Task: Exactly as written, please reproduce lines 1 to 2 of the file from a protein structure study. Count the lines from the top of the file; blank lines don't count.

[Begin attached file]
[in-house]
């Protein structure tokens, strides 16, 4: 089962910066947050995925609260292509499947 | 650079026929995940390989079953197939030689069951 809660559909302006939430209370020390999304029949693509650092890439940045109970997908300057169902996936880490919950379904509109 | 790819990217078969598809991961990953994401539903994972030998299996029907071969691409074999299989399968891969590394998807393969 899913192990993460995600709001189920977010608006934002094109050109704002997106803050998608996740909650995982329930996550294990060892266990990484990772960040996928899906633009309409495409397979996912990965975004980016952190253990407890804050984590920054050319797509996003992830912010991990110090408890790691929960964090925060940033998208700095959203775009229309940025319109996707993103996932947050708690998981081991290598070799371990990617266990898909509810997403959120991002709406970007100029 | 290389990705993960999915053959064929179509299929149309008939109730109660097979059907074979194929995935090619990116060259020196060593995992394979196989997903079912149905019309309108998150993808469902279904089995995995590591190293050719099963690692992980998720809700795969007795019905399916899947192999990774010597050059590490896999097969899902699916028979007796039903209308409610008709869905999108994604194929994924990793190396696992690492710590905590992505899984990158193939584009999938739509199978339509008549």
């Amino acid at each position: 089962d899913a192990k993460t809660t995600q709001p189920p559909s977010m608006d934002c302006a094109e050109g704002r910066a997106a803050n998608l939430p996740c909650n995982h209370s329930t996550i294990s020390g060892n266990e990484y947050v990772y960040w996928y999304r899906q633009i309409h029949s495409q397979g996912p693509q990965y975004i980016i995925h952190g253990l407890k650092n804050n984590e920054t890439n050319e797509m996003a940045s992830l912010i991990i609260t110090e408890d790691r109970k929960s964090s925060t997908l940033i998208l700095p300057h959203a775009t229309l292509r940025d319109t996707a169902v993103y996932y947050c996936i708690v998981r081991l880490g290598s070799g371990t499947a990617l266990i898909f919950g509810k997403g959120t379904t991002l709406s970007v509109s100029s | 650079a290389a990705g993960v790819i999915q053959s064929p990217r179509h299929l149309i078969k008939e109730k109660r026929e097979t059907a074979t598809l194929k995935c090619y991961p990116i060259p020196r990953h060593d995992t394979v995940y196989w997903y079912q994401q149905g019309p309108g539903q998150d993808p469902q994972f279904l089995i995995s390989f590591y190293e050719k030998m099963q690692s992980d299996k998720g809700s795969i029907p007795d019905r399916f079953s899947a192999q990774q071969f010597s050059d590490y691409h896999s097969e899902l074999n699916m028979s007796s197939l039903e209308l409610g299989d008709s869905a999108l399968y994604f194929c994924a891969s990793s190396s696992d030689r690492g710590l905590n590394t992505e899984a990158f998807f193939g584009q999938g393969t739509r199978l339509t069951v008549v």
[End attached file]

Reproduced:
[in-house]
């Protein structure tokens, strides 16, 4: 089962910066947050995925609260292509499947 | 650079026929995940390989079953197939030689069951 809660559909302006939430209370020390999304029949693509650092890439940045109970997908300057169902996936880490919950379904509109 | 790819990217078969598809991961990953994401539903994972030998299996029907071969691409074999299989399968891969590394998807393969 899913192990993460995600709001189920977010608006934002094109050109704002997106803050998608996740909650995982329930996550294990060892266990990484990772960040996928899906633009309409495409397979996912990965975004980016952190253990407890804050984590920054050319797509996003992830912010991990110090408890790691929960964090925060940033998208700095959203775009229309940025319109996707993103996932947050708690998981081991290598070799371990990617266990898909509810997403959120991002709406970007100029 | 290389990705993960999915053959064929179509299929149309008939109730109660097979059907074979194929995935090619990116060259020196060593995992394979196989997903079912149905019309309108998150993808469902279904089995995995590591190293050719099963690692992980998720809700795969007795019905399916899947192999990774010597050059590490896999097969899902699916028979007796039903209308409610008709869905999108994604194929994924990793190396696992690492710590905590992505899984990158193939584009999938739509199978339509008549």